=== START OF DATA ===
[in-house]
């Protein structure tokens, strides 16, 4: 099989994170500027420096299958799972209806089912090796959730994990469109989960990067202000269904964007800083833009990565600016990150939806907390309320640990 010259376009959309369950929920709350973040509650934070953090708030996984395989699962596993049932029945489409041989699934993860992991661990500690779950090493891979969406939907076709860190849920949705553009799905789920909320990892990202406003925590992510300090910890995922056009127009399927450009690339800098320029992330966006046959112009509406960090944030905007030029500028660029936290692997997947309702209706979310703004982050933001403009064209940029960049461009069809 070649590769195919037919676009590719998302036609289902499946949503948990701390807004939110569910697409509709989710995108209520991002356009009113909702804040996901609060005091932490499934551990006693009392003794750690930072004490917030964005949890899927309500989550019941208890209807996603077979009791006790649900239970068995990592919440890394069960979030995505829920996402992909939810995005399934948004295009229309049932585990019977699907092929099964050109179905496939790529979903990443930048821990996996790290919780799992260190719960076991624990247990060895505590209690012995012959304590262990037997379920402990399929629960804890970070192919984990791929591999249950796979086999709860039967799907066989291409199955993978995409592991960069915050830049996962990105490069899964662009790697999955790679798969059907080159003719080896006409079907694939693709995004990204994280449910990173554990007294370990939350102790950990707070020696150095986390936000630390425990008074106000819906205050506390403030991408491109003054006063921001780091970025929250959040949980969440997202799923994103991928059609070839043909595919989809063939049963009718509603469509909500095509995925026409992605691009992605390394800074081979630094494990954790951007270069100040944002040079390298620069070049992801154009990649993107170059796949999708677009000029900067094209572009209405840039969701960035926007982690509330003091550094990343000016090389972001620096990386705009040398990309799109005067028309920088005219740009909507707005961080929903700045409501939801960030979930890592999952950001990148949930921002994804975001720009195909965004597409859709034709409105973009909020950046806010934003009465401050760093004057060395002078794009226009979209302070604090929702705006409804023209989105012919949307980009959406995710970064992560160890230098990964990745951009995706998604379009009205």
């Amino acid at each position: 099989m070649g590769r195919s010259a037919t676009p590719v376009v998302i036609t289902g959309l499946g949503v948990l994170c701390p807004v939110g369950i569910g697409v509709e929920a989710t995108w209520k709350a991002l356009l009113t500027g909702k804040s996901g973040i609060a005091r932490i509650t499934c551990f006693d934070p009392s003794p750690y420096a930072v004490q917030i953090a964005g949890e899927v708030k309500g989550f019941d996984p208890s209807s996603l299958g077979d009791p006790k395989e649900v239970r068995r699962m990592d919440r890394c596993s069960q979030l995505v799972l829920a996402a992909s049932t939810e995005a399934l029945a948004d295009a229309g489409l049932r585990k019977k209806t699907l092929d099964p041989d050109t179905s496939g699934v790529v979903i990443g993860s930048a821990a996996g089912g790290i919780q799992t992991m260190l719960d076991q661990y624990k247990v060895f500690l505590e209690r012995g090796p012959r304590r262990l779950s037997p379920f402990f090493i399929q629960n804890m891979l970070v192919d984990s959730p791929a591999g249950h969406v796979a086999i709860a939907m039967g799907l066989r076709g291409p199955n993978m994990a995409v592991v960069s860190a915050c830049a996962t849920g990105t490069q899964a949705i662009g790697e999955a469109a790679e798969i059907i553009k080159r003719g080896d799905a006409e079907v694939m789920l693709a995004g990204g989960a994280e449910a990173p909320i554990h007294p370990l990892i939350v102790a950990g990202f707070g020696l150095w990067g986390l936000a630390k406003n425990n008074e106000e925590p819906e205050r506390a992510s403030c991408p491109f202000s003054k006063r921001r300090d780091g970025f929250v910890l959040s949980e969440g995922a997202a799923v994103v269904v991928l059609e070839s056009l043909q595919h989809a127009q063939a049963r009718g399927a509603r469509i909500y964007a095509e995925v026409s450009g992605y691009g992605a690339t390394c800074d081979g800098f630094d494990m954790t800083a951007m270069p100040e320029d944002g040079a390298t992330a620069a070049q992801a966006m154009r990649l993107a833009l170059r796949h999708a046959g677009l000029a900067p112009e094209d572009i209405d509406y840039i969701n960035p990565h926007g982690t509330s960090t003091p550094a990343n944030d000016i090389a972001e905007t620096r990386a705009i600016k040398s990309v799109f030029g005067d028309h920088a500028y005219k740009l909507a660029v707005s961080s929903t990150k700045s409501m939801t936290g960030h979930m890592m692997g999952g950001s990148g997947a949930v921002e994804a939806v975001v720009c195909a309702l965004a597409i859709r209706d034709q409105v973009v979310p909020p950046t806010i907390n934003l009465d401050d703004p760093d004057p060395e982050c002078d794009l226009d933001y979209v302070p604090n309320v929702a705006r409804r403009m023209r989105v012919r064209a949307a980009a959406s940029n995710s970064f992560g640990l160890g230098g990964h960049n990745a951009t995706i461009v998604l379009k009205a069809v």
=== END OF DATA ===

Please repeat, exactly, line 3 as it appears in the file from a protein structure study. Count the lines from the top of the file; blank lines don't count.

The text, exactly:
């Amino acid at each position: 099989m070649g590769r195919s010259a037919t676009p590719v376009v998302i036609t289902g959309l499946g949503v948990l994170c701390p807004v939110g369950i569910g697409v509709e929920a989710t995108w209520k709350a991002l356009l009113t500027g909702k804040s996901g973040i609060a005091r932490i509650t499934c551990f006693d934070p009392s003794p750690y420096a930072v004490q917030i953090a964005g949890e899927v708030k309500g989550f019941d996984p208890s209807s996603l299958g077979d009791p006790k395989e649900v239970r068995r699962m990592d919440r890394c596993s069960q979030l995505v799972l829920a996402a992909s049932t939810e995005a399934l029945a948004d295009a229309g489409l049932r585990k019977k209806t699907l092929d099964p041989d050109t179905s496939g699934v790529v979903i990443g993860s930048a821990a996996g089912g790290i919780q799992t992991m260190l719960d076991q661990y624990k247990v060895f500690l505590e209690r012995g090796p012959r304590r262990l779950s037997p379920f402990f090493i399929q629960n804890m891979l970070v192919d984990s959730p791929a591999g249950h969406v796979a086999i709860a939907m039967g799907l066989r076709g291409p199955n993978m994990a995409v592991v960069s860190a915050c830049a996962t849920g990105t490069q899964a949705i662009g790697e999955a469109a790679e798969i059907i553009k080159r003719g080896d799905a006409e079907v694939m789920l693709a995004g990204g989960a994280e449910a990173p909320i554990h007294p370990l990892i939350v102790a950990g990202f707070g020696l150095w990067g986390l936000a630390k406003n425990n008074e106000e925590p819906e205050r506390a992510s403030c991408p491109f202000s003054k006063r921001r300090d780091g970025f929250v910890l959040s949980e969440g995922a997202a799923v994103v269904v991928l059609e070839s056009l043909q595919h989809a127009q063939a049963r009718g399927a509603r469509i909500y964007a095509e995925v026409s450009g992605y691009g992605a690339t390394c800074d081979g800098f630094d494990m954790t800083a951007m270069p100040e320029d944002g040079a390298t992330a620069a070049q992801a966006m154009r990649l993107a833009l170059r796949h999708a046959g677009l000029a900067p112009e094209d572009i209405d509406y840039i969701n960035p990565h926007g982690t509330s960090t003091p550094a990343n944030d000016i090389a972001e905007t620096r990386a705009i600016k040398s990309v799109f030029g005067d028309h920088a500028y005219k740009l909507a660029v707005s961080s929903t990150k700045s409501m939801t936290g960030h979930m890592m692997g999952g950001s990148g997947a949930v921002e994804a939806v975001v720009c195909a309702l965004a597409i859709r209706d034709q409105v973009v979310p909020p950046t806010i907390n934003l009465d401050d703004p760093d004057p060395e982050c002078d794009l226009d933001y979209v302070p604090n309320v929702a705006r409804r403009m023209r989105v012919r064209a949307a980009a959406s940029n995710s970064f992560g640990l160890g230098g990964h960049n990745a951009t995706i461009v998604l379009k009205a069809v």